However, if premiums become too expensive or they can no longer provide cover, then you’ll need to shop around.

Not all insurers will provide quotes for subsidence cover on a property that’s recently been underpinned. Some feel it’s too much of a risk and that an underpinned home may need additional structural work in the future.

Other providers may charge higher premiums and excesses or include lots of exclusions.

However, if the underpinning happened a long time ago and the property has shown no further signs of subsidence, then you should have no problem getting affordable cover.

If you’re having difficulty then it’s a good idea to speak to a broker who works with insurers that specialise in offering cover for underpinned homes.

Should I buy a house that has been previously underpinned (PUP)?

Alarm bells might ring if you discover that the house you want to buy is a PUP.

You needn’t discount it outright, though. 

Many homes that have had subsidence issues in the past get bought, sold and insured every year without problem.

Your solicitor will need to request proof from the seller that the subsidence has been remedied and isn't ongoing. This can be in the form of a Building Regulations Completion Certificate and a Certificate of Structural Adequacy (CSA).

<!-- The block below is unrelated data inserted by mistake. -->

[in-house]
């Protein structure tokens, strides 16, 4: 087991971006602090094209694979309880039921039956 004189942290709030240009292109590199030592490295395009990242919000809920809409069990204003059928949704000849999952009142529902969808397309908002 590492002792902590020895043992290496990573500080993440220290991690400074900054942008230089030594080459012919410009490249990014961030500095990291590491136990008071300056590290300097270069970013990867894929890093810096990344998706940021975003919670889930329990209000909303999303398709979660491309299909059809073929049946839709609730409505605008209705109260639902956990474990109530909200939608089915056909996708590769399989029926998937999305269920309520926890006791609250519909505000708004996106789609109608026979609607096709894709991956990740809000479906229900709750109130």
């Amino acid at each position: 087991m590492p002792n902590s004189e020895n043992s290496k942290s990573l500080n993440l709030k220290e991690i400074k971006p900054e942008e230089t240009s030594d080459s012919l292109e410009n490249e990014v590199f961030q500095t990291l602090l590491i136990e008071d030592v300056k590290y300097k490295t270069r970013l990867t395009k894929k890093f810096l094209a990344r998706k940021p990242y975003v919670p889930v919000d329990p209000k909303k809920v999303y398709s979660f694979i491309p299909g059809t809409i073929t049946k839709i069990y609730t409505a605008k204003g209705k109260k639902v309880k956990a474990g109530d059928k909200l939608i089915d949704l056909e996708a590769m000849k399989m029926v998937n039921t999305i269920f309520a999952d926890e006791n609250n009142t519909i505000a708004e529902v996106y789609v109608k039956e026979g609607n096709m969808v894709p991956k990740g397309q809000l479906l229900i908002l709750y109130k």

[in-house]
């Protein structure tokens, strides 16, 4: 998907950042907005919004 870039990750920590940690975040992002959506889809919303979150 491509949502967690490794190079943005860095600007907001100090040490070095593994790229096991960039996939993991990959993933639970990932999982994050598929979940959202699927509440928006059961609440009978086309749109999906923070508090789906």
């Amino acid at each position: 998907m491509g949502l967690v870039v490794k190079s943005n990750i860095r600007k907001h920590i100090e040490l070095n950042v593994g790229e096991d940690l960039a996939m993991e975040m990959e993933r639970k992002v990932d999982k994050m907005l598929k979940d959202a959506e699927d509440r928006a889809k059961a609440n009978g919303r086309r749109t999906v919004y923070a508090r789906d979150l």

It’s also advisable to pay for a full structural survey by a structural engineer rather than a standard homebuyers’ survey.

You may want to negotiate on the price, especially if you were unaware of the underpinning before you made your initial offer.

Be aware that you may find it more difficult than normal to sell your home when the time comes, just because some buyers will be put off by properties with a history of subsidence.

Can I get a mortgage on a house that has been underpinned?

If a full structural survey confirms that the underpinning is of a high standard and the house has no ongoing movement, you’re likely to be able to get buildings insurance on the property. This would mean that most lenders would be happy to provide a mortgage.

You may want to think about using a broker to help you search for lenders that offer mortgages on properties that have been underpinned. A broker specialising in non-standard insurance could help you find competitive quotes.

Do you need to declare underpinning when selling your house?

Yes, you should be upfront about the fact that your property has been underpinned.

Buyers are protected by The Misrepresentation Act 1967 and can sue sellers if they think they’ve being misled about previous work on a property.

How do I spot subsidence?

Usually, the first indication that subsidence might be happening is cracks appearing on your walls.

Don’t worry though as most cracks are harmless. They’re often the result of settlement in newer buildings, or thermal cracking which happens as buildings expand in the heat and contract in lower temperatures.